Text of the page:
Weather in the Midwest — generally considered to include Minnesota, Iowa, Missouri, Wisconsin, Indiana, Illinois, Michigan and Ohio, though other nearby states are often considered Midwestern as well — varies dramatically from state to state and season to season. Without any oceans nearby to moderate the changing temperatures, summers in the region can be brutally hot, while winters can be frigid. Pack carefully for any trip to America’s heartland.
The Midwest has expansive rural areas, and cities including Chicago.
Temperatures in the Midwestern part of the U.S. can swing 100 or more degrees between winter and summer. In winter, temperatures can fall below zero in many parts of the region, though the season isn’t always brutal: Visitors may experience daily high temperatures between 30 and 40 degrees Fahrenheit at times. Spring and autumn temperatures tend to be moderate, ranging from the 50s to 70s. Summers in the Midwest tend to be humid and hot. Temperatures in the 80s and 90s are common, and in many areas of the region, the temperature rises to triple digits at least a few times each summer.
Rain is a common occurrence in the Midwest. From spring through early fall, rain will typically fall a few days a week in many parts of the region. For instance, according to the Weather Channel, Chicago gets an average of around 4 inches of precipitation per month in late spring and summer. Snow is also standard in winter months, though again, it varies depending on the area. In southwestern Minnesota — the northernmost state in the Midwest — an average of 36 inches of snow falls each year, while an average of 70 inches of snow falls each year in the northeastern part of the state that borders Lake Superior.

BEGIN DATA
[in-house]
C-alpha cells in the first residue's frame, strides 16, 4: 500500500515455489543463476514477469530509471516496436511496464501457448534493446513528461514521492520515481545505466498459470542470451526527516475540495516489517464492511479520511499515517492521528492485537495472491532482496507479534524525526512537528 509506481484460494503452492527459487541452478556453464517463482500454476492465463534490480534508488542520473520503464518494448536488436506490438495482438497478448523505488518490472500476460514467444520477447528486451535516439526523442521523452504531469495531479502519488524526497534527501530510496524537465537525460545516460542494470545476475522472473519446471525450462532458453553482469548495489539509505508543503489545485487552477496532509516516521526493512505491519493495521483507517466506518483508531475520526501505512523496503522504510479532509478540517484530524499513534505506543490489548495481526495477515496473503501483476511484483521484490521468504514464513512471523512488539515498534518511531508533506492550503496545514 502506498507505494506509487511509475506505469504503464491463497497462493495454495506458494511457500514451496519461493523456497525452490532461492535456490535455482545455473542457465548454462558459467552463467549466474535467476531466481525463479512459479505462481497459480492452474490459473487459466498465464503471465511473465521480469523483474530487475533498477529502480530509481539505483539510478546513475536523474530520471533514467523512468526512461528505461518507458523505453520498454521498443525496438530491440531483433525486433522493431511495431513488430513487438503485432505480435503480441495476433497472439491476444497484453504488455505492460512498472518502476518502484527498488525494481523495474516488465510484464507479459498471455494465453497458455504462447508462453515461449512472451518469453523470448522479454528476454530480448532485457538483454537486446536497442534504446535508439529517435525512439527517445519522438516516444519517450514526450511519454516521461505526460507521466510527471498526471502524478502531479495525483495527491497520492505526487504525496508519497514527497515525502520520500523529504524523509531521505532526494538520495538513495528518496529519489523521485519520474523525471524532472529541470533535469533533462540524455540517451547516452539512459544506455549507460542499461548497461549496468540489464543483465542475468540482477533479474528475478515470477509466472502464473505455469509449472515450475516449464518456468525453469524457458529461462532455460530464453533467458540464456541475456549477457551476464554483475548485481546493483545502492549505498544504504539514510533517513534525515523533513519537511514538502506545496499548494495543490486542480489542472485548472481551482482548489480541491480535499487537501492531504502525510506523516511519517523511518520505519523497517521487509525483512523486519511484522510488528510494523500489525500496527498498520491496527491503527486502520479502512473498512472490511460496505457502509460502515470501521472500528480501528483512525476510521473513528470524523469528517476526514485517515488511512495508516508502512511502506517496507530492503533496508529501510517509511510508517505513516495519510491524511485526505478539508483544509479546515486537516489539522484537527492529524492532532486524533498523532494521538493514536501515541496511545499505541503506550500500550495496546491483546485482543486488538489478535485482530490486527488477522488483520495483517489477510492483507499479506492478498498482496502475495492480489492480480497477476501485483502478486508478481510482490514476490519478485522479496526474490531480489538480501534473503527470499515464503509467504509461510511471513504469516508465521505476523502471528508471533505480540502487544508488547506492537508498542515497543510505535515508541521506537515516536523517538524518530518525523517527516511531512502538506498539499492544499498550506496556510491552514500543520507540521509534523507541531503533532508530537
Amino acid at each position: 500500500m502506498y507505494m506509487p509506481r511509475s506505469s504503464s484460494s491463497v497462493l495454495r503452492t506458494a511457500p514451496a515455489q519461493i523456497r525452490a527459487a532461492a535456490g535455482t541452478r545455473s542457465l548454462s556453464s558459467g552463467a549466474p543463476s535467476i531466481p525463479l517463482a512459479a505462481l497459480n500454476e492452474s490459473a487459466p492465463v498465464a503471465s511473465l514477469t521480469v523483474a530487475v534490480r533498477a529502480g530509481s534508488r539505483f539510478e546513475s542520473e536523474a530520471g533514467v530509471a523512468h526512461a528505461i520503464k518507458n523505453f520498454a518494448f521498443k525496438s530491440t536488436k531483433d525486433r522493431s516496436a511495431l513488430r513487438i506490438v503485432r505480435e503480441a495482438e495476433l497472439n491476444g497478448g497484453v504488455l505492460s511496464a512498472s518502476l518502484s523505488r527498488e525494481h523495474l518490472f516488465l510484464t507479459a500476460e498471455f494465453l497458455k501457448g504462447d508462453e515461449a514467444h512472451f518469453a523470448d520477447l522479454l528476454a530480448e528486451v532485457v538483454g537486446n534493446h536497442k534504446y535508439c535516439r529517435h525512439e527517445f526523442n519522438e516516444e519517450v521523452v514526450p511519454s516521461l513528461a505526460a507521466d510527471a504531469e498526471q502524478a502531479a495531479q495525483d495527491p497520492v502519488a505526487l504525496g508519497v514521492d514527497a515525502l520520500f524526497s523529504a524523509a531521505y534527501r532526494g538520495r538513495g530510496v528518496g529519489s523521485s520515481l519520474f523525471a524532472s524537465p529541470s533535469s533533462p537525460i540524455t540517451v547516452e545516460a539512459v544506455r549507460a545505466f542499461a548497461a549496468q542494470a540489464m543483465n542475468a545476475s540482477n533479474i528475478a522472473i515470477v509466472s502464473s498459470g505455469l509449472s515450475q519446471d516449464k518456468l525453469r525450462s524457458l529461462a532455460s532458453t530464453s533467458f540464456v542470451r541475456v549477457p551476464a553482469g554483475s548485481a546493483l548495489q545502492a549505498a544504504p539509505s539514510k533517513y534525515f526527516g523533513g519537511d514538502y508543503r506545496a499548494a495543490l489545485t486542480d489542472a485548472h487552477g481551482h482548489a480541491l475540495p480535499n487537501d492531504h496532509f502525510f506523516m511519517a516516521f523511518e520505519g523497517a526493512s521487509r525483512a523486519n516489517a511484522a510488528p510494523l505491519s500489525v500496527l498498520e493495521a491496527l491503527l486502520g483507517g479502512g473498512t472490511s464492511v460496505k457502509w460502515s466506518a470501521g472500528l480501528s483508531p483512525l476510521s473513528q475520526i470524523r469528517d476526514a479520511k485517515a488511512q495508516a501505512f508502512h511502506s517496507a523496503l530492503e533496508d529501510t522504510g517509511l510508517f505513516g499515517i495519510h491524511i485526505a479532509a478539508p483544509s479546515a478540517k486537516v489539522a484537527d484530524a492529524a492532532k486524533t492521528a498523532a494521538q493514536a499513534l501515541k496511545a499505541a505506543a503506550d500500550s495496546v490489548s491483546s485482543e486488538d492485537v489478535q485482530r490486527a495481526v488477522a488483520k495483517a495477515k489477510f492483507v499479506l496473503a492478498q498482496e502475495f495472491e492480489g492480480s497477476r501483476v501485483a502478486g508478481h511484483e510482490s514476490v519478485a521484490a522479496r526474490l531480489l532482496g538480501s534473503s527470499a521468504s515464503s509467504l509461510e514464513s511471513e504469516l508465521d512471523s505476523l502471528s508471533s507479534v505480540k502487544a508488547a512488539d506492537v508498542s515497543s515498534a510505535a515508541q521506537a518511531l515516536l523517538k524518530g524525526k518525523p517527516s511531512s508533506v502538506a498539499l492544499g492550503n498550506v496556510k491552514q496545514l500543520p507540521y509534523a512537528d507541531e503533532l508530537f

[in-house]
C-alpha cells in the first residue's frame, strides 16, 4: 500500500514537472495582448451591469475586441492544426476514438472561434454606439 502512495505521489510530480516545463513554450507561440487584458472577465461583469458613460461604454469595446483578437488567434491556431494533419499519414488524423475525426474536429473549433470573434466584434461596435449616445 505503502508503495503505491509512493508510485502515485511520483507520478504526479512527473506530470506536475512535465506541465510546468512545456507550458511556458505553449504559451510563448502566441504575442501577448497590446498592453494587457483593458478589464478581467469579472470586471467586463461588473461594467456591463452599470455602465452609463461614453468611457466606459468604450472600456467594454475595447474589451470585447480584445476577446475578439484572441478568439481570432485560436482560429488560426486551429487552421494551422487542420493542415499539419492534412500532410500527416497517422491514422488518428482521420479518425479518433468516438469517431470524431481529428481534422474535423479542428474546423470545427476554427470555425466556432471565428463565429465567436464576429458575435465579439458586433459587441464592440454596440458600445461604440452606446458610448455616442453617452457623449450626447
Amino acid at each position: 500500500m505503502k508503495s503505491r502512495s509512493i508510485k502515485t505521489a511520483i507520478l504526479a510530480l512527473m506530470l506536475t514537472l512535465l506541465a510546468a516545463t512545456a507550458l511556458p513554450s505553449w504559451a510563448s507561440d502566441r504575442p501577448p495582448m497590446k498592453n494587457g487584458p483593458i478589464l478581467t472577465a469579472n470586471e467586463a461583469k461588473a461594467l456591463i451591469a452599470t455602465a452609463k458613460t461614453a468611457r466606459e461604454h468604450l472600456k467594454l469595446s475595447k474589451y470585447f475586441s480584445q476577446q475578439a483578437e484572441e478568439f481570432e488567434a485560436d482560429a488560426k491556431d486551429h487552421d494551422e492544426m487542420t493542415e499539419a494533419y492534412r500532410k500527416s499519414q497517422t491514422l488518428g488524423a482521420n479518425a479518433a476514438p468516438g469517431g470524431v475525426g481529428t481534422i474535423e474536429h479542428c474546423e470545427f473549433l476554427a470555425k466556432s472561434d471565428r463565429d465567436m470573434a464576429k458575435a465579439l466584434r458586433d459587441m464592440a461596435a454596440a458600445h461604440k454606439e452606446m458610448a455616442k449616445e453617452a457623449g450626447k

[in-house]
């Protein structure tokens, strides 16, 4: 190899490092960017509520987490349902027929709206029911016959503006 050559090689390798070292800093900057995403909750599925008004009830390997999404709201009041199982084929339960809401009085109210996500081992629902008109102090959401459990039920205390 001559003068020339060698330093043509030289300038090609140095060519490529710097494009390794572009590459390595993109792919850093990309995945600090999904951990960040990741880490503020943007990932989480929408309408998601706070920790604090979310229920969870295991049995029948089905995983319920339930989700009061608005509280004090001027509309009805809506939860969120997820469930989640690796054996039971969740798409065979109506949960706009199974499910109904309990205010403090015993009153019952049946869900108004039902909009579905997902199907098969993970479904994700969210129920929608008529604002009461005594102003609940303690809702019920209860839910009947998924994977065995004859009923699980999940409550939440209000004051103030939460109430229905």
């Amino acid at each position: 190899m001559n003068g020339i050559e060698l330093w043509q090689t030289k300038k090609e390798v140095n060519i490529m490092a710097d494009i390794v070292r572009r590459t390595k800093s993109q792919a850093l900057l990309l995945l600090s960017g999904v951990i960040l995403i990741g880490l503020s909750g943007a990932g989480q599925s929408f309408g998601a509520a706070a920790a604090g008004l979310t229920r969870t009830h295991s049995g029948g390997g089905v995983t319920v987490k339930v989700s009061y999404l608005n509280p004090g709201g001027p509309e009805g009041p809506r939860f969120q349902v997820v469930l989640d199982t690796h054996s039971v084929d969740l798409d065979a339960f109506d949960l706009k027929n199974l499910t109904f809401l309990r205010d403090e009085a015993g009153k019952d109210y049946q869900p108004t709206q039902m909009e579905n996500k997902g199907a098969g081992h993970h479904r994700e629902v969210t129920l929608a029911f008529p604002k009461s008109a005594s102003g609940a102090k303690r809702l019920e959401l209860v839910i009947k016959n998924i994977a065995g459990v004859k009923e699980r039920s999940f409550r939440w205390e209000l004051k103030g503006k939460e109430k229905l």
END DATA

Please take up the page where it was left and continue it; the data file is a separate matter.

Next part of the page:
Tornadoes are a frightening part of life in Midwestern states. Tornado Alley, a swath of land known for its high incidence of tornadoes, is concentrated in the center of the United States but extends up into Minnesota and Iowa. For its part, Iowa has an average of 48 tornadoes per year, with the majority of storms in May and June. Droughts are also unfortunately common in spring and summer, and can be devastating for area farmers. On the other hand, heavy rainfall can lead to flooding in low-lying areas of the region.
Packing for the Midwest
No matter when you’re visiting the Midwest, pack layers so you can adjust to changing temperatures. In summer, you’ll likely want mostly shorts and T-shirts, but pack some long-sleeved cotton shirts and sweaters and at least one pair of long pants. Pack a rain coat or windbreaker, waterproof hiking boots and a travel umbrella in case of a downpour. For spring and autumn, think long pants and flannel shirts or cozy sweaters, but bring some short-sleeved shirts for the occasional heat wave. In winter, you’ll need full snow gear. Pack a heavy wool coat or parka, high waterproof snow boots, thick wool socks and a scarf, mittens and a hat. You may also want to pack snow pants if you want to ski, drive a snowmobile or go snowshoeing, since these activities are favorite pastimes in chilly winters.
- U.S. Global Change Research Program: Midwest
- Weather.com: Monthly Averages for Chicago, IL
- Minnesota Department of Natural Resources: Climate Frequently Asked Questions
- National Severe Storms Laboratory: Tornado Climatology
- National Oceanic and Atmospheric Administration: Iowa Tornado Climatology 1980-2008
- Thinkstock/Comstock/Getty Images